Keith Corbett, dean of SDSU’s College of General Studies, said although SDSU offers tutoring in 43 different areas, the new approach takes other factors into consideration when targeting student success. It increases resources available to students through workshops, peer mentoring and one-on-one meetings with advisers. This is the first program at South Dakota State University where peer mentoring has been used with this population of at-risk students. The workshops offered to students focus on managing money, replicating experiences of successful college students, encouraging health and wellness, and preparing for exams.

“What we find is that some students excelled in high school and get to college and aren’t prepared with the complete skill set necessary to be successful. Especially we’re gearing toward the moderate- to low-income student, how we can help that student,” Corbett said. “That’s been the wonderful thing about the Citi Foundation grant, that we can help these students and level the playing field for all students in the area of student success.”

The program is carried out through SDSU’s Wintrode Student Success Center. Depending on how well it succeeds, it could continue, perhaps with innovations driven by student needs.

“We’re looking at an early alert,” Corbett said. “Sometimes we notice that a student is having difficulty academically, but that’s not until the end of the semester when the grades are issued. So the early alert program helps identify that student and lets us assist that student before it’s too late.”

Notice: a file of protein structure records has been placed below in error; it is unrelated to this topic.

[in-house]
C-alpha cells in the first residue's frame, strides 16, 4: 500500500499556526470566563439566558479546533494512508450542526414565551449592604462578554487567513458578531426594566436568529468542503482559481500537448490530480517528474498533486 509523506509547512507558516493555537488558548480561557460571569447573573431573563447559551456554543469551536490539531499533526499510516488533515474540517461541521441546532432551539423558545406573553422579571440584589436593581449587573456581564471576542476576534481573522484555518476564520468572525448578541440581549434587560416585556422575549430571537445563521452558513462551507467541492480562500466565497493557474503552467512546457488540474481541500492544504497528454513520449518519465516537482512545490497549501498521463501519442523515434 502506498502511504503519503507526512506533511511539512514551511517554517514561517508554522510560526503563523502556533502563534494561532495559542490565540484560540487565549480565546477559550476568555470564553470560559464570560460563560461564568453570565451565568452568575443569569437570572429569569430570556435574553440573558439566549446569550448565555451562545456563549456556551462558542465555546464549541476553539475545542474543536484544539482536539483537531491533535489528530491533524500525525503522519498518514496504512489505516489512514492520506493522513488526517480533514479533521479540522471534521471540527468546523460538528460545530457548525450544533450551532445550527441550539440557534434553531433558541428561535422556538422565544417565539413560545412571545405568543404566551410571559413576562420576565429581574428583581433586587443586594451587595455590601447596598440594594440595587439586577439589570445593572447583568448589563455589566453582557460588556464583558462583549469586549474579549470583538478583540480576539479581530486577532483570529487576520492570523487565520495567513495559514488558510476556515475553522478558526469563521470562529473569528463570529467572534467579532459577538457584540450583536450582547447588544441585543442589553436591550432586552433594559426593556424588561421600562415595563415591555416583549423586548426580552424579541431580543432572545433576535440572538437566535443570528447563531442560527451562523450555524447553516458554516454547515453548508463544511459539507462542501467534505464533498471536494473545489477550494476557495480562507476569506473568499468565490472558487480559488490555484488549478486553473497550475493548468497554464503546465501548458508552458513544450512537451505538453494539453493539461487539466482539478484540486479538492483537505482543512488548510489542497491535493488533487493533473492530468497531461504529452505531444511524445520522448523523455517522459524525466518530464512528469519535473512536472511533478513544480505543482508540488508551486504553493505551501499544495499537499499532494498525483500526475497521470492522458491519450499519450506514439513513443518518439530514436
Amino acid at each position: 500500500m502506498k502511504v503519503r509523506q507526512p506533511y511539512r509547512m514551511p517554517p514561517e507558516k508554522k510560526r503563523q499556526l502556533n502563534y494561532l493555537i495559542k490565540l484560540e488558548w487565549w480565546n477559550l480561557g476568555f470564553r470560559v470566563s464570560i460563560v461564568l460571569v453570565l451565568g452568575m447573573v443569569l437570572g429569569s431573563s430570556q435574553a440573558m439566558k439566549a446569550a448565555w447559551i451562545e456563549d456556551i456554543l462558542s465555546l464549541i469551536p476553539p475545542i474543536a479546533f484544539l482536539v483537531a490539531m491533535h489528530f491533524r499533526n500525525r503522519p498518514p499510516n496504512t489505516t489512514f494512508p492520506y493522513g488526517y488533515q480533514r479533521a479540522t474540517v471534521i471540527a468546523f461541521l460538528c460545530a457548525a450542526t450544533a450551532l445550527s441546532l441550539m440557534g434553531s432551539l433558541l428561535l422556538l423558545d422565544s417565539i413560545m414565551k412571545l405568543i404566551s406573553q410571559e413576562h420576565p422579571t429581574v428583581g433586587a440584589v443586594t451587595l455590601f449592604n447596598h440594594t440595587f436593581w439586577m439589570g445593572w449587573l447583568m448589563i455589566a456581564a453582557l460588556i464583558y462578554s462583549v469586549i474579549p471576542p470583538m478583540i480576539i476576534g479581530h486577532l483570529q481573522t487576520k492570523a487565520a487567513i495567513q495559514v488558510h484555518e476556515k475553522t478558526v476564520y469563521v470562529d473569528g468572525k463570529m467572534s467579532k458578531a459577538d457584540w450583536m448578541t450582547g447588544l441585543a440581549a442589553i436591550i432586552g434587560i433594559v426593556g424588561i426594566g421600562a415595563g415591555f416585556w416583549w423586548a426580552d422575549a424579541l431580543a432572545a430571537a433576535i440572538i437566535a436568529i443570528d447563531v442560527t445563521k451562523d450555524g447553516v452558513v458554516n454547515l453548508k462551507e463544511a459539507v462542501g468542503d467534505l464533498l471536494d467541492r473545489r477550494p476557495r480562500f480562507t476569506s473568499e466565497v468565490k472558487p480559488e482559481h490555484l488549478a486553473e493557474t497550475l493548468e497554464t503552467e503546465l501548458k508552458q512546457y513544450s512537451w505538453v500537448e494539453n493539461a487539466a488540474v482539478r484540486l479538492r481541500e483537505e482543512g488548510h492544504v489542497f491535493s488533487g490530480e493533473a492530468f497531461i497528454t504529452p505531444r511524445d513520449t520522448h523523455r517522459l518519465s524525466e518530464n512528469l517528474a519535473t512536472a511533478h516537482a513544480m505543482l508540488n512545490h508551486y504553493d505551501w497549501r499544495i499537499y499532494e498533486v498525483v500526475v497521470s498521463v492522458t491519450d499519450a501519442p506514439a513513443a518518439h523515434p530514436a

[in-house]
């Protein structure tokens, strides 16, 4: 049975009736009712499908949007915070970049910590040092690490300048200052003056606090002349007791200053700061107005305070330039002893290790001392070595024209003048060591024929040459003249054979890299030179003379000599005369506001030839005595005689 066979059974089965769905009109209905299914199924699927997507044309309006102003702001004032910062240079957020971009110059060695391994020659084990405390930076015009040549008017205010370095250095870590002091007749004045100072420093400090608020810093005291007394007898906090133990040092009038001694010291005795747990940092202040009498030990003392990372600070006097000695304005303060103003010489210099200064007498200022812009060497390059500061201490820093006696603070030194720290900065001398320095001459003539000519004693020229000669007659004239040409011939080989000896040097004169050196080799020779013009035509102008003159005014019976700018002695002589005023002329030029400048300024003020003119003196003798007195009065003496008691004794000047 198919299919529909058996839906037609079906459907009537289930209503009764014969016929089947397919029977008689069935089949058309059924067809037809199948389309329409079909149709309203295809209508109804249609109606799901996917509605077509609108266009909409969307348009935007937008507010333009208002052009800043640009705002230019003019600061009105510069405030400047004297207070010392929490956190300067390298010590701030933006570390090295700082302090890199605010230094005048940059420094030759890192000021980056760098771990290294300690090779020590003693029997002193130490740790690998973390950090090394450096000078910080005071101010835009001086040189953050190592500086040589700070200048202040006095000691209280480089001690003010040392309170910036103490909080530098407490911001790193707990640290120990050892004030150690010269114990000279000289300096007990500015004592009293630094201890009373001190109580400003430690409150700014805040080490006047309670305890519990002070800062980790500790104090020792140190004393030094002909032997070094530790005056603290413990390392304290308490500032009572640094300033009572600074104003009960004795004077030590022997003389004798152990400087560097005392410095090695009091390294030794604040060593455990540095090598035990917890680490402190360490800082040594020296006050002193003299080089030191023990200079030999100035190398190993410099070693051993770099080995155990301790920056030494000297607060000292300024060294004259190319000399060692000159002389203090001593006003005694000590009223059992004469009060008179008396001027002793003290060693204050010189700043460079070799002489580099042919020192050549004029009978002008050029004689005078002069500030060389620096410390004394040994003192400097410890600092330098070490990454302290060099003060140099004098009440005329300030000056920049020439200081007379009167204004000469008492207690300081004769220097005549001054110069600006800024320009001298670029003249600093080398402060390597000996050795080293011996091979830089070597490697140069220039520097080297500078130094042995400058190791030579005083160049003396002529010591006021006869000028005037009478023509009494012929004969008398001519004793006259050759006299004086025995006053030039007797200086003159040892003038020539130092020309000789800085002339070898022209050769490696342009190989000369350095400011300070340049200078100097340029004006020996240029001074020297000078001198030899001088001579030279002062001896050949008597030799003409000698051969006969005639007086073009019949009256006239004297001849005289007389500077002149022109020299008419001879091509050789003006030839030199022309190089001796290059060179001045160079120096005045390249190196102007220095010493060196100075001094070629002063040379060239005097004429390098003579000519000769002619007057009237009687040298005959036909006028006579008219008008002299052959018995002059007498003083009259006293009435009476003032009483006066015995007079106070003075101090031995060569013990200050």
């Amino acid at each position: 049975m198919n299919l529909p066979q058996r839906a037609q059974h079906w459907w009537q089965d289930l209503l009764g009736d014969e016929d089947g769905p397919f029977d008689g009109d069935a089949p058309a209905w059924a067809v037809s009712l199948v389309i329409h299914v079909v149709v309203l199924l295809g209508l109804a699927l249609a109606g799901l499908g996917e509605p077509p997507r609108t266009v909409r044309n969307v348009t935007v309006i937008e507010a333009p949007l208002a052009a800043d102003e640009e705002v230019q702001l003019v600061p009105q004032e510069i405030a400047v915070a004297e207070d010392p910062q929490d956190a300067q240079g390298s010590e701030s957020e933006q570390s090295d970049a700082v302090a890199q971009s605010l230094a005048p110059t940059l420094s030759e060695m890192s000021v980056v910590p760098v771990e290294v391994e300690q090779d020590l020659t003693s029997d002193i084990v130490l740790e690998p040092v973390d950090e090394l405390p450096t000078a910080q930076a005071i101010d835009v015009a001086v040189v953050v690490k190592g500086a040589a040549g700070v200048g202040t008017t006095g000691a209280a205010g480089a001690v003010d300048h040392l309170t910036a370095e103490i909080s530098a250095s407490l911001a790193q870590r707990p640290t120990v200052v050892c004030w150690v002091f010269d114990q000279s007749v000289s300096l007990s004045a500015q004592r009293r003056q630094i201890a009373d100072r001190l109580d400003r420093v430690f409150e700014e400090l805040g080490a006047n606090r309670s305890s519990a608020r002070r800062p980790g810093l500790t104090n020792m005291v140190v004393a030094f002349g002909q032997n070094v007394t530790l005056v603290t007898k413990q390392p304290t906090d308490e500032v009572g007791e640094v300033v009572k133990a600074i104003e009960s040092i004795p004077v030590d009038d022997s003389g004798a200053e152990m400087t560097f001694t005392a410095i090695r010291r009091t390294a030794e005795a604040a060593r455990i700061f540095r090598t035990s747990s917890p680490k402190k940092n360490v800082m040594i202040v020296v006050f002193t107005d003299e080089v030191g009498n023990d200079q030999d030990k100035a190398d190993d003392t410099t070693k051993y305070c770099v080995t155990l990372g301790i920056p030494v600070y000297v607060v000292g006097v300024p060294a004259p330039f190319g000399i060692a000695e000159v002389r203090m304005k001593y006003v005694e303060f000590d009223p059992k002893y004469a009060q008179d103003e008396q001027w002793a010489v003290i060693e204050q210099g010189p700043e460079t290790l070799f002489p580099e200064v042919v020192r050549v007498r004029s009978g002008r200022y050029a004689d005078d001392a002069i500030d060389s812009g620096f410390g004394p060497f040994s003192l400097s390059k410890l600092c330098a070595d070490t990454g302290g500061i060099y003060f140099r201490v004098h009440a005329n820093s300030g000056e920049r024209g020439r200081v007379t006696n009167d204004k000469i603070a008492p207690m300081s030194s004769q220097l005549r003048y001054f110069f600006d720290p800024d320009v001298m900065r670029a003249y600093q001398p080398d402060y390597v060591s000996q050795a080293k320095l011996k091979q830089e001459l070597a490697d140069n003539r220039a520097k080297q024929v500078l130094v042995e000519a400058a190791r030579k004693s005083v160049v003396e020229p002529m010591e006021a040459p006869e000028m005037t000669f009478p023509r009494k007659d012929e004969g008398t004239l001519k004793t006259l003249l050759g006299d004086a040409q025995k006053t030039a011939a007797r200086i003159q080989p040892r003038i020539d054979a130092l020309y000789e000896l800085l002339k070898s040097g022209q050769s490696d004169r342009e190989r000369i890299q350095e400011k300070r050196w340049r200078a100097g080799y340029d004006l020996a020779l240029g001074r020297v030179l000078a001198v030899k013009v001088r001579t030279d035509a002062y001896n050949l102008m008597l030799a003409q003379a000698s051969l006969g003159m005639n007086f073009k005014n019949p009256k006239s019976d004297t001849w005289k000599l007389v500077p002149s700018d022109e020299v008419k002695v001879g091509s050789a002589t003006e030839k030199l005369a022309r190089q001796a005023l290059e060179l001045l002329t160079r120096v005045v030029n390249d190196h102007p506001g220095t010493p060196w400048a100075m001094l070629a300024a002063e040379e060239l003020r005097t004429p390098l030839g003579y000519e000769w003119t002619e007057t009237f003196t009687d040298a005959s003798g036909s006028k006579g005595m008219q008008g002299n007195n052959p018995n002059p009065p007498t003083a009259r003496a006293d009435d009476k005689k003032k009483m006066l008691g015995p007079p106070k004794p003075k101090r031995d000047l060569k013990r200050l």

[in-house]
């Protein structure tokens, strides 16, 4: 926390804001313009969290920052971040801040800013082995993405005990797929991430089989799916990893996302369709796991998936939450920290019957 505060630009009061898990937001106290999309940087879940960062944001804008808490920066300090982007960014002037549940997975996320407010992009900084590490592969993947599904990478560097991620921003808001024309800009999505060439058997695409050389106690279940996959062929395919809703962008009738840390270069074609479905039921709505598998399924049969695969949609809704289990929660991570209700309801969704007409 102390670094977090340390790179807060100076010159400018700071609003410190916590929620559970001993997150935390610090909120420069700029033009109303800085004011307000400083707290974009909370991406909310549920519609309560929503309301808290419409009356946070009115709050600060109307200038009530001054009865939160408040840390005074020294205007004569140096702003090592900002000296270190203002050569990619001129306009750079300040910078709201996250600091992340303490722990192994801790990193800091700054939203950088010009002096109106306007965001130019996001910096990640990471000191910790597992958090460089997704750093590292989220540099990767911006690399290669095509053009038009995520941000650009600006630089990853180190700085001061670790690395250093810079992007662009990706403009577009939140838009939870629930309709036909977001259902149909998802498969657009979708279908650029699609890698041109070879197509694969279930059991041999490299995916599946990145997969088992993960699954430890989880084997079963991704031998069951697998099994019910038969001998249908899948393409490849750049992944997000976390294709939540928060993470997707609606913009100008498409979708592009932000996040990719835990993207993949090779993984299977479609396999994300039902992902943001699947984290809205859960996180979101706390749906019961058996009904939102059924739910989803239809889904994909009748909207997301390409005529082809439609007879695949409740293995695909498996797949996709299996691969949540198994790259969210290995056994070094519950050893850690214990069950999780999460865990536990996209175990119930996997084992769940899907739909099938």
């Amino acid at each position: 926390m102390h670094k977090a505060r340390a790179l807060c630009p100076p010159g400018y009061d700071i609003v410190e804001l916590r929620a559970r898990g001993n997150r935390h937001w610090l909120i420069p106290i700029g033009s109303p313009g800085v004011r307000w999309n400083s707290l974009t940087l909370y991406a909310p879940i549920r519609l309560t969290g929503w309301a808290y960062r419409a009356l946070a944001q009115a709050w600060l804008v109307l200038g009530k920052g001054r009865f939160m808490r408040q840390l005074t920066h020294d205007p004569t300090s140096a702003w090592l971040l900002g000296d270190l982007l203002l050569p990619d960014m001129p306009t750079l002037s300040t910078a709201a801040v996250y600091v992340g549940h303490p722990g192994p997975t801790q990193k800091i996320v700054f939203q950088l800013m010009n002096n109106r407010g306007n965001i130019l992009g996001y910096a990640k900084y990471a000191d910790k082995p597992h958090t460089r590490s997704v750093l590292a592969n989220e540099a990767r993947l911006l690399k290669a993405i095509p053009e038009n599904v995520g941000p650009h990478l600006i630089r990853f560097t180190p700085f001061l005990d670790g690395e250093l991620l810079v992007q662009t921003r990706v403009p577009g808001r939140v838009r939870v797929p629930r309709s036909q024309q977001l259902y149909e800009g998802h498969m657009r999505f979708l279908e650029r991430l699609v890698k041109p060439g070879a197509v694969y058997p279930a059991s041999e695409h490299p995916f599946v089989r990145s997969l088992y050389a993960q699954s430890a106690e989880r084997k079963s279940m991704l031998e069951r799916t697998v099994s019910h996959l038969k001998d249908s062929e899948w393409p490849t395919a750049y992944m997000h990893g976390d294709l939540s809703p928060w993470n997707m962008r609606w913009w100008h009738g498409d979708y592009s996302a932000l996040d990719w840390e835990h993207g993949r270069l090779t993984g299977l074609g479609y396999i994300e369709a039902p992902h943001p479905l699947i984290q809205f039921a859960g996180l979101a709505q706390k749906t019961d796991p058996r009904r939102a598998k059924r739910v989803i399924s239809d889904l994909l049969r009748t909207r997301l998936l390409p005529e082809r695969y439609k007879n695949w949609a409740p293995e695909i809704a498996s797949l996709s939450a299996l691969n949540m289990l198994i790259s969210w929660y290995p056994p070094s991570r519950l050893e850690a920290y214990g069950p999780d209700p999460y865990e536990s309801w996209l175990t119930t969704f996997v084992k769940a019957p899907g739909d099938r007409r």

Christopherson said Citi Community Development is delighted with the direction of the program thus far.

“I don’t know of any other Citibank group in the country that’s financing and helping to fund educational success once students are already in college,” Christopherson said. “It’s keeping them in college, which I think is very important.”

Citi Foundation works to empower low‐ to moderate‐income individuals, families and communities in the areas where Citibank or other Citi companies have a presence. Citi Foundation focuses its resources on groups working with microfinance and microenterprise, small and growing businesses, education, financial education and asset building, and neighborhood revitalization in North America.

About South Dakota State University Founded in 1881, South Dakota State University is the state’s Morrill Act land-grant institution as well as its largest, most comprehensive school of higher education. SDSU confers degrees from seven different colleges representing more than 200 majors, minors and options. The institution also offers 23 master’s degree programs and 12 Ph.D. programs.

The work of the university is carried out on a residential campus in Brookings, at sites in Sioux Falls, Pierre and Rapid City, and through Cooperative Extension offices and Agricultural Experiment Station research sites across the state.

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Citi Grant Helps University Students Succeed

Citi Community Development, part of the Citi family of businesses, supports an innovative Academic Success Program at South Dakota State University. The program is designed to help students who have been re-admitted to SDSU following suspension due to low academic achievement.